The relationships between use of alcohol, tobacco and coffee in adolescence and mood disorders in adulthood
Peer reviewed, Journal article
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Original versionActa Psychiatrica Scandinavica. 2022, 594-603. 10.1111/acps.13506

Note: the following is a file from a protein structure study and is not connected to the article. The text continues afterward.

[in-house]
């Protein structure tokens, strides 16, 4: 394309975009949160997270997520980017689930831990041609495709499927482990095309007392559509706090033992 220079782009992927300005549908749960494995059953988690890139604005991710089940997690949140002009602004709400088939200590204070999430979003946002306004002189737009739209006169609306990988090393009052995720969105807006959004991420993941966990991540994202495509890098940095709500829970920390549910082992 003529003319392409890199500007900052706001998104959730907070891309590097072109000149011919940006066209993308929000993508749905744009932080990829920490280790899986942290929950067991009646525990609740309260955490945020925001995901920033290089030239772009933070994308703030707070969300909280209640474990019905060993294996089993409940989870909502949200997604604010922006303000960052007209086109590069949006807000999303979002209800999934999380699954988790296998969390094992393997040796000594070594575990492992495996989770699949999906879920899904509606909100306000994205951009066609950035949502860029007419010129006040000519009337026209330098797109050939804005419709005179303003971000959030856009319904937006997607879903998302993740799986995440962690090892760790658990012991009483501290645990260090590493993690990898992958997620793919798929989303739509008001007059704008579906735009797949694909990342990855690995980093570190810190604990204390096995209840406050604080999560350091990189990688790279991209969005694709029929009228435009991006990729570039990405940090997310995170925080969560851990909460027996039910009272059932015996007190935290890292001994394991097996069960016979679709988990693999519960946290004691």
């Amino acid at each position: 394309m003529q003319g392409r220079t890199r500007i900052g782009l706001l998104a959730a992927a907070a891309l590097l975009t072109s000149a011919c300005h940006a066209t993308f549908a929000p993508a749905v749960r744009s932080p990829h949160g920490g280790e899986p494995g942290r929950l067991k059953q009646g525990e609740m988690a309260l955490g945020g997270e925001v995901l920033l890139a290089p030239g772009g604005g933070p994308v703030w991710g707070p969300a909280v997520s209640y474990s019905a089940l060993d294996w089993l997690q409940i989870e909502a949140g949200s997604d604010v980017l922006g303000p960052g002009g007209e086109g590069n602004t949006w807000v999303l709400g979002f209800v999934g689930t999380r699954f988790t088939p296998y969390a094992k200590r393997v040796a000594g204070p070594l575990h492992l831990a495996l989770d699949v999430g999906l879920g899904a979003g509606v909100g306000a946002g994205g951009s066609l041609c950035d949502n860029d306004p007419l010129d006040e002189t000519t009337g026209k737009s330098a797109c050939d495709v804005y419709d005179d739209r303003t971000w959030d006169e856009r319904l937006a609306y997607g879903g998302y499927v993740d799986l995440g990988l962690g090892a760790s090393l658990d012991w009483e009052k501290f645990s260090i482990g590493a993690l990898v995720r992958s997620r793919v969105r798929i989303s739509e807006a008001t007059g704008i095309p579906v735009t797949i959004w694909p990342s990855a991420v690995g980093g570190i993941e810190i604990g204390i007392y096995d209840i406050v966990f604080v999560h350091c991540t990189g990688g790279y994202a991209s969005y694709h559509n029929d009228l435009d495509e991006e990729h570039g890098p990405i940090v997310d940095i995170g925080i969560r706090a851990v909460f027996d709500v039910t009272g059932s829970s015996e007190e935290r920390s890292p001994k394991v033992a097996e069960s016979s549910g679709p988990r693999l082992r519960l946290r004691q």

Alcohol, tobacco and coffee are commonly used substances and use in adolescence has previously been linked to mood disorders. However, few large prospective studies have investigated adolescent use in relation to mental health outcomes in adulthood. The main aim of this study was to examine the prospective associations between alcohol use, cigarette smoking and coffee consumption at age 16 and subsequent mood disorders up to 33 years of age. Data from The Northern Finland Birth Cohort 1986 Study were used and a total of 7660 participants (49.9% male) were included. Associations between alcohol use, cigarette smoking and coffee consumption at age 16 and later diagnoses of major depression and bipolar disorder were examined using multinomial logistic regression analyses. Mean number of cigarettes/day (OR, 1.23 [95% CI 1.01–1.50]) and mean volume of alcohol consumption (OR, 1.22 [95% CI 1.01–1.47]), but not frequency of excessive drinking, in adolescence were associated with increased risk for subsequent bipolar disorder after adjustment for sex, parental psychiatric disorders, family structure, illicit substance use, and emotional and behavioural problems at age 16. An association between cigarette smoking and major depression attenuated to statistically non-significant when adjusted for emotional and behavioural problems. No associations were observed between adolescent coffee consumption and subsequent mood disorders. This is the first study to report an association of adolescent cigarette smoking and subsequent bipolar disorder diagnosis providing grounds for further research and pointing to a place for preventive measures among adolescents.